Most girls moved on from the interrupting traumas of daily life and remembered them as if they were normal, as if we deserved them, as if they were necessary for molding the strong high-achieving women we would become. We succeeded in burying it all because there was precious sisterhood, happy days, rare movie nights, annual Parents Day, and the excitement of sports and music competition victories that carried us through. Many girls carry the pride of these spikes of joys and refuse to remember the fog of darkness.

But the body keeps memory. It is in the solitude of adult life that things you bottled in as a 16 year-old come out like bile that demands to break a long-drawn fever.

My ability to resist injustice from an early age might have saved me from a complete breakdown as an adult. My first protest was at the age of 10 in Aga Khan Primary School in Mombasa over black kids being forced to drink all the milk that Indian kids did not want. I was angry at the teacher’s directive and blatant discrimination. I took all my maziwa ya nyayo packets, walked out and poured them down a sink in the hallway, all the time hoping the teacher will see what I was doing and confront me. She never noticed.

It’s not that I didn’t need the milk, but that I hated the obvious discrimination. At the age of 10, I was fully conscious of this reality. It was not the first time Mrs. Pujara had shown open discrimination in class. She was an adult who thought children were too dumb to notice her racism. In Kenya, the generally wealthier and fair-skinned Indian kids were the “whites” in our black lives. One of the best experiences of Precious Blood was the administration’s deliberate creation of material equality while in school. We never knew or cared who was rich or poor. Traditional bullying was non-existent. The excessive punishments by prefects were an unfortunate product of untrained power.


When I was barely 14 and in Form 2, the deputy Headmistress told me I was provocative, a word I first learnt from her. When I was in Form 3, I was suspended for sneaking out to buy a pack of Marie biscuits. A prefect had spotted me that early morning down at the gate and sounded the alarm, leading to a sudden stampede by other prefects hunting me down like hound dogs hot on the heels of an escaped criminal.

When I was in my final year in Form 4, the Headmistress, a German nun, summoned me and told me my graduation testimonial will not be good. I have never picked up that document, good thing she warned me. It would have messed up my mind bigtime to see “bad child” written on that testimonial, even if in years to come I would struggle with that bad-child label. It was already seared into my psyche. Seeing that bad school testimonial would have hammered that label in my young brain even deeper, with a 12-inch nail I’d probably still be struggling to pull out.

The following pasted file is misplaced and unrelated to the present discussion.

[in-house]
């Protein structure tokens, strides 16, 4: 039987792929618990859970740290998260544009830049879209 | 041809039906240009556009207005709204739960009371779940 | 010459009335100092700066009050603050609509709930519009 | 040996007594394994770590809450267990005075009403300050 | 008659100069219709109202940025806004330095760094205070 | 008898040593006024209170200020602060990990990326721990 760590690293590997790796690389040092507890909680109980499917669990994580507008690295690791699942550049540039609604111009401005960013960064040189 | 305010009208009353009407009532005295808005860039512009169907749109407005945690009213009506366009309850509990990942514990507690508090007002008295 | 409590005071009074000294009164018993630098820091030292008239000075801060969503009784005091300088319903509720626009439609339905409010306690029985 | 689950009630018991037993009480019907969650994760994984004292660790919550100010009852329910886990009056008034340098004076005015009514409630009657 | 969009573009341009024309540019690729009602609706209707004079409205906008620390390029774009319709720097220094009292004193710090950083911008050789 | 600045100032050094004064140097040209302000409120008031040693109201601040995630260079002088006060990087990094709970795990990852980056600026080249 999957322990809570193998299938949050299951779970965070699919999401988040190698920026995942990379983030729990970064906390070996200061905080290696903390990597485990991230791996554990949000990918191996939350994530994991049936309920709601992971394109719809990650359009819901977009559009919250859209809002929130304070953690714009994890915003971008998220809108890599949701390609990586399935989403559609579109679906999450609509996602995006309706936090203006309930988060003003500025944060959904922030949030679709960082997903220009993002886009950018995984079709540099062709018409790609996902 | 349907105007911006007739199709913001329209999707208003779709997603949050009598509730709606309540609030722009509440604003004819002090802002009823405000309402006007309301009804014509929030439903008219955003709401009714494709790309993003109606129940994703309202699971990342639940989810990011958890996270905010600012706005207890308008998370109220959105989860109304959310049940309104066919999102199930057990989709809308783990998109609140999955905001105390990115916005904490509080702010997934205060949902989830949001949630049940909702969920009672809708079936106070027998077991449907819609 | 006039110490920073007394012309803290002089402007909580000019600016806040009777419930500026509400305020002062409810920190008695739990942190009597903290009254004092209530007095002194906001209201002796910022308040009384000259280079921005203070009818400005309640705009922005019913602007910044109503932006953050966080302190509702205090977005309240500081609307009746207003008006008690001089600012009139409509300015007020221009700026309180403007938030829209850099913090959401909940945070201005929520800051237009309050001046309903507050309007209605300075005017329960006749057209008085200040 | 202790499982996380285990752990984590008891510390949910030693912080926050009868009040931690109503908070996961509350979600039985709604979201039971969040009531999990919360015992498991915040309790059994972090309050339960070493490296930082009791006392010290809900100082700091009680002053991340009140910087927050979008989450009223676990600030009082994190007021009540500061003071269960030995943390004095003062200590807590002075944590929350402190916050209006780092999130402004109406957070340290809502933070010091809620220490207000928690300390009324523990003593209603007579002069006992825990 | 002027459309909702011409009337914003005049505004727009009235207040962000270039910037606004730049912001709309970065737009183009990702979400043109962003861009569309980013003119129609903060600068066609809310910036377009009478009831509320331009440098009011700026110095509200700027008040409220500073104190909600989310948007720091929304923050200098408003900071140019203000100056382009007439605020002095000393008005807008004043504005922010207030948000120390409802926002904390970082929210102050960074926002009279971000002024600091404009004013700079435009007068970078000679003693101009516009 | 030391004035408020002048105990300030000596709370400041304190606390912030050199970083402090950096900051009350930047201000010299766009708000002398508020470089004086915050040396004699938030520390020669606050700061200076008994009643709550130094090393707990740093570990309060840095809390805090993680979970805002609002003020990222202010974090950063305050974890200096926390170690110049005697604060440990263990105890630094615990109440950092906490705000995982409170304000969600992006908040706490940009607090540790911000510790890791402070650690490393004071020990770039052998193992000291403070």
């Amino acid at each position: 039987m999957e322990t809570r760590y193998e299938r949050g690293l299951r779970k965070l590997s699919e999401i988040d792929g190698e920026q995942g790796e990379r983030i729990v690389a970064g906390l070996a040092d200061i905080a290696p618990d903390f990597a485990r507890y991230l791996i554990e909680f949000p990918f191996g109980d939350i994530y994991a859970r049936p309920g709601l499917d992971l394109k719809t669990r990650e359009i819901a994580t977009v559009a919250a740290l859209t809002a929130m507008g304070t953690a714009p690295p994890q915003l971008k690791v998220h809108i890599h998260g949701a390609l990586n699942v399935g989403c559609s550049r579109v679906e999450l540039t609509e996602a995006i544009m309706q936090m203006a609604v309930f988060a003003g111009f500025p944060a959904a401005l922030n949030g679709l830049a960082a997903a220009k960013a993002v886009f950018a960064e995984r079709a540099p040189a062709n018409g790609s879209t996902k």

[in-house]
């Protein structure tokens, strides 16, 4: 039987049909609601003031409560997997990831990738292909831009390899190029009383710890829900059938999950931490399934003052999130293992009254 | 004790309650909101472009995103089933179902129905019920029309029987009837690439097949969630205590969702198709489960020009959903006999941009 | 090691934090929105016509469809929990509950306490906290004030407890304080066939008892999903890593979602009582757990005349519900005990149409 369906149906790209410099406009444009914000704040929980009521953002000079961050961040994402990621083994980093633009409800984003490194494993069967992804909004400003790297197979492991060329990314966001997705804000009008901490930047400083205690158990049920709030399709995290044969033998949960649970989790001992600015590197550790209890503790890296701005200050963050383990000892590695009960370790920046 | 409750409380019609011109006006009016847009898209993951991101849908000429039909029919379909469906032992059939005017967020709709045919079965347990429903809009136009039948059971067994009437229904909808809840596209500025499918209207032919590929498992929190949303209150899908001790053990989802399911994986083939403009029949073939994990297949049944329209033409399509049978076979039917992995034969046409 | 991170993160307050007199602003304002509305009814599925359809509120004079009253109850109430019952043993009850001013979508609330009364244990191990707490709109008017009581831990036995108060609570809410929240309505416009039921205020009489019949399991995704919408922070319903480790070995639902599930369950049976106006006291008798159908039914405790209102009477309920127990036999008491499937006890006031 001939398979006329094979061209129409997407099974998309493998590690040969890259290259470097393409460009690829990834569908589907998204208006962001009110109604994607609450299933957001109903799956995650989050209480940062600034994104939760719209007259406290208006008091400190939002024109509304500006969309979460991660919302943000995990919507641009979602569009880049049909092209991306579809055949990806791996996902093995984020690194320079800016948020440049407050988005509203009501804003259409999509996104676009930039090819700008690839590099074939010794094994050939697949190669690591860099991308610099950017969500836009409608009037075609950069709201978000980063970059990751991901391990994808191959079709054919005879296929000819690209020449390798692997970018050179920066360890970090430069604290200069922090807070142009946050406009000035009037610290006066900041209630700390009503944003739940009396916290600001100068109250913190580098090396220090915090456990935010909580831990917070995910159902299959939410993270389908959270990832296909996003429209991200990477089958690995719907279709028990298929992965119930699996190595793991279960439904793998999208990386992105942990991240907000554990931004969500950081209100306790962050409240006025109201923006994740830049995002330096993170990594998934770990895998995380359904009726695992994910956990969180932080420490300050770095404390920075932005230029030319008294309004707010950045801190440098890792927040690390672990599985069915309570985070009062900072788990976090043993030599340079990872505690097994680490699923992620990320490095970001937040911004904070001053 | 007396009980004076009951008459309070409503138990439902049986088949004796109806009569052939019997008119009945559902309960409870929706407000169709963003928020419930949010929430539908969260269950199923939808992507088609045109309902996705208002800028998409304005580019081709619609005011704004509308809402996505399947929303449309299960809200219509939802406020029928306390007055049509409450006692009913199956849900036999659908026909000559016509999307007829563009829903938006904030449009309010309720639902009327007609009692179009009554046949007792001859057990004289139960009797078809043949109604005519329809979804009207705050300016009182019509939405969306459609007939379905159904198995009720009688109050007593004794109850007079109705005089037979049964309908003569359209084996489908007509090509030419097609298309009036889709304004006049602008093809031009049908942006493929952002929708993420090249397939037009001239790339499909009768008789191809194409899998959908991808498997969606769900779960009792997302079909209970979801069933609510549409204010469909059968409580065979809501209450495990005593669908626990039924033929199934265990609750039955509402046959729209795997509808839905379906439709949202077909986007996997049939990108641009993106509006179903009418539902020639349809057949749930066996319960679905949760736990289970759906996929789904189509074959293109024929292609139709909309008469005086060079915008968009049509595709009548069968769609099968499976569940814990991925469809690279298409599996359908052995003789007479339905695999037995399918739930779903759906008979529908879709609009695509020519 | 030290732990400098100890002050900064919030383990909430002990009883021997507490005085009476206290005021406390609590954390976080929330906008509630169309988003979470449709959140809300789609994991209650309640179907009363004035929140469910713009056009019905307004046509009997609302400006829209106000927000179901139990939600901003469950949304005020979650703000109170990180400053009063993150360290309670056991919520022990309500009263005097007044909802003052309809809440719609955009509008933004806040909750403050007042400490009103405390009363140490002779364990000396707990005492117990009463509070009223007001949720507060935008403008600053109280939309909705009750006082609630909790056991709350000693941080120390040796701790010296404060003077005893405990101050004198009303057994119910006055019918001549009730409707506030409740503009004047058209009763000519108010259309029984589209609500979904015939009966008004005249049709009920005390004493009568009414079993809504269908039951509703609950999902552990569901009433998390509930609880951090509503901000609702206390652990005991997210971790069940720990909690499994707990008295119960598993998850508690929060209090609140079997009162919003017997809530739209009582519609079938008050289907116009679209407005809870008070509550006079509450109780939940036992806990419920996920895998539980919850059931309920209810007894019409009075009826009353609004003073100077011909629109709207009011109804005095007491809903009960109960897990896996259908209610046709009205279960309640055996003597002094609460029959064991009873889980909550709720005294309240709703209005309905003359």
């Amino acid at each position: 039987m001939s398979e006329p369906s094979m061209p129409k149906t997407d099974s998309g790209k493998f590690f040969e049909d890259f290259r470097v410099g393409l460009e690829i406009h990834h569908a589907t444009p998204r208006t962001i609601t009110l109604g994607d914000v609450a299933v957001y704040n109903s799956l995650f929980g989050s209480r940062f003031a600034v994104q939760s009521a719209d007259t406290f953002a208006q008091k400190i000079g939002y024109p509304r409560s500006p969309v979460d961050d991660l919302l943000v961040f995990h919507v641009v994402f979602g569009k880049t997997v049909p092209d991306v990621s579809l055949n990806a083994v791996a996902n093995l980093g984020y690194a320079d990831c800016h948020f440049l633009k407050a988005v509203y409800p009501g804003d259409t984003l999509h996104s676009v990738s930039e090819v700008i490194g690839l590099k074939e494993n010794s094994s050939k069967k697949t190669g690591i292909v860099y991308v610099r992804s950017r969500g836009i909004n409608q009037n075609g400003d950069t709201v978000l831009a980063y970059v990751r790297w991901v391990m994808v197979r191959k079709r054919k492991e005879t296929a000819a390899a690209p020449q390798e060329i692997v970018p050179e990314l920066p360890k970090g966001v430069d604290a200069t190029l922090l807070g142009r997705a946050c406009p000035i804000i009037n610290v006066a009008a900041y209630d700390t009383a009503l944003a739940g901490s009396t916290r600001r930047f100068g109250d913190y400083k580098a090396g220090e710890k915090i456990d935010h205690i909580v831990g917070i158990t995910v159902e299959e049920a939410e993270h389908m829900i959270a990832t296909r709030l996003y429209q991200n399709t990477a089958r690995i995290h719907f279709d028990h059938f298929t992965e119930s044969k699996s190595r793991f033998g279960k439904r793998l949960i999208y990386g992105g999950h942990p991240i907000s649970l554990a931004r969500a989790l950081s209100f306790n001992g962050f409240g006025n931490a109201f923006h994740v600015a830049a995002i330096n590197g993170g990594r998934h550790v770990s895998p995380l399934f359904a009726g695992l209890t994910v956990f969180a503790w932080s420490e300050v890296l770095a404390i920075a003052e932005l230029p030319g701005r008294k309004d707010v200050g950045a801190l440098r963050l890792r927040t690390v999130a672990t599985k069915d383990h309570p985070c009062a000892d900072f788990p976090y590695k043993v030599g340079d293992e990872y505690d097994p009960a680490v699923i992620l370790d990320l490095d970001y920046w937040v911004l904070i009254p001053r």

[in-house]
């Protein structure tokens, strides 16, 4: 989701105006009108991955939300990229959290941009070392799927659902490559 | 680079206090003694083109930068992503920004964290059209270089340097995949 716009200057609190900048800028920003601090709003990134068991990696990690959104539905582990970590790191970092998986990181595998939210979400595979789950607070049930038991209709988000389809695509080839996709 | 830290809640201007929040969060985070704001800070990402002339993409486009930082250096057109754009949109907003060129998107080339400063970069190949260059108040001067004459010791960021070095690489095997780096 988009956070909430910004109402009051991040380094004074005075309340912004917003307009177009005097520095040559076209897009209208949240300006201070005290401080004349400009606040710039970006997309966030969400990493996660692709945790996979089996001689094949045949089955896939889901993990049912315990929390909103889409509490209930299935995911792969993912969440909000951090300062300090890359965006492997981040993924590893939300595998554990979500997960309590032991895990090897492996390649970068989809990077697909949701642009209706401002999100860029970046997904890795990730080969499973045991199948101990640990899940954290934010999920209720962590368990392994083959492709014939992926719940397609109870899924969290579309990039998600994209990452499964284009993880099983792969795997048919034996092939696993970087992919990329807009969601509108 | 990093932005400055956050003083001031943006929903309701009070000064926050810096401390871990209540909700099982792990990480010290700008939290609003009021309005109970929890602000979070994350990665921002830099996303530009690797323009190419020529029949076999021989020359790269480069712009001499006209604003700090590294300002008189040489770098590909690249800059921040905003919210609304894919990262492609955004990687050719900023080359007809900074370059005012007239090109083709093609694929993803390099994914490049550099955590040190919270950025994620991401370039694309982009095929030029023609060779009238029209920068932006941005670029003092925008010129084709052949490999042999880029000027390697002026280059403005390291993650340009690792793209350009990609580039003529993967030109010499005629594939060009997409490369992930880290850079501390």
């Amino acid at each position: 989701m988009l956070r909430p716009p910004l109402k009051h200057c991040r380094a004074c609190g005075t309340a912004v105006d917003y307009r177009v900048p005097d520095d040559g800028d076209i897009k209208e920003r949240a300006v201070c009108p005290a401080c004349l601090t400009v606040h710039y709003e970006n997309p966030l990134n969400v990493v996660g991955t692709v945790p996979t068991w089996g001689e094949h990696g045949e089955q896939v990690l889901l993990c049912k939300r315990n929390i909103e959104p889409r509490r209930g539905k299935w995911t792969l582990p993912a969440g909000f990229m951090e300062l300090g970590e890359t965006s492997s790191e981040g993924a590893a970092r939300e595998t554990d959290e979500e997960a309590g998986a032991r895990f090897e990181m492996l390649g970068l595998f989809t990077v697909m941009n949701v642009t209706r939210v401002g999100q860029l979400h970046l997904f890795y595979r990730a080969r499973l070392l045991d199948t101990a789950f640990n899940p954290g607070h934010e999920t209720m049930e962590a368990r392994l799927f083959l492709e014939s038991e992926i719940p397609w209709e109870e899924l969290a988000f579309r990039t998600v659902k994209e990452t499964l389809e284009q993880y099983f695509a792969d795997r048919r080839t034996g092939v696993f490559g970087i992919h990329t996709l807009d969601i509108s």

I also came to the brink of leading a strike when I stood at the window of the school’s top-floor hostel rooms and shouted my voice hoarse over the Nazi-style running of the school. As I spoke, some girls gathered down below and listened, and I felt a strange kind of power. The story made it to other schools, I don’t know how. I know this because years later a Starehe Boys alum said to me, “I heard about you! You led a strike!” I wish I had, I said. That was the only thing I did that might have deserved expulsion in such a strict school. Strange that nothing came of it, not even a punishment. I think it was so shockingly wild the prefects got cross-eyed trying to figure it out and let it be – is she demon-possessed or just trying to be funny?

One day, a prefect who had graduated came by to visit no one in particular. She was idle – that blank period between finishing secondary school and joining high school – and I suppose she missed the school. But now she was powerless, and it seemed to me, quite unprepared for the feeling of being a nobody. She had been one of the mean ones. I noticed how she constantly looked down. When she had power, it had not fazed her that she was disliked. Years after graduating high school, I ran into another infamous prefect at the airport. She had been a class ahead of me. She too looked down when I said hello. Ashamed. Power had scarred them too.

But they weren’t all power-drunk. In fact, I hardly remember the prefects from our senior year. Mostly, I remember the ones from when I was in Form 2 and 3. There was the head-girl with thick glasses who stuck out her lips a mile out and said to me, “Who do you think you are, the queen of Sheba?” I was thoroughly tickled.

When we got to senior year the prefects were my classmates. Either they were uninterested in the games of power or I had become too immune to their ways by then. Or perhaps they punished the lower classes more. I don’t know. Some, I remember clearly, did not reflect the dark nature of wanton power; they remained friendly. They breezed through that heavy responsibility of prefecthood with a quiet discomfort. Not everyone who is given power gets to misuse it. But it only takes one dictator to destroy a whole nation.


Fast-forward. Most of these girls have done phenomenally well, in spite of the traumas of Precious Blood Riruta, and that emotional limp that never goes away. Getting A’s gave many the advantage of climbing a very steep Kenyan academic ladder. I hope someday we as a nation will burn down this ladder and replace it with a field of learning marathoners.

But I think resilience, discipline and a sense of competitiveness that came with simply having attended a certain school gave us the drive to become who we are. It’s a drive that has made many of us annoying perfectionists with varied cases of OCD. Me, I cannot abide any piece of unfolded laundry, and folded to perfection at that. Thanks to a sisterhood we cultivated in school, we have bonded over the years, even with the prefects. They are our sisters, our beloveds.

Years bring wisdom and maturity.  I’ve heard one of the teachers has been offering profuse apology for his role in the gleeful torture-discipline of the girls. I don’t know if this is true, but it’s enough relief to imagine it being true. Years bring awakening to those who have a heart. Much else has changed I hear. While the school struggles with expansion and the population explosion experienced by all institutions in Kenya, it has erased the culture of authoritarian terror, a testament to adults who make a conscious choice to create a better world for the coming generation.

Almost 4 decades later, we still meet and share good memories, support each other through grief, celebrate each other’s joys, but my best moments are when we share all the old jokes that still floor me with punch-drunk laughter, as if we were still only 16.

**This is a personal account of the past, an exorcism of sorts, and does not seek to target any specific individuals**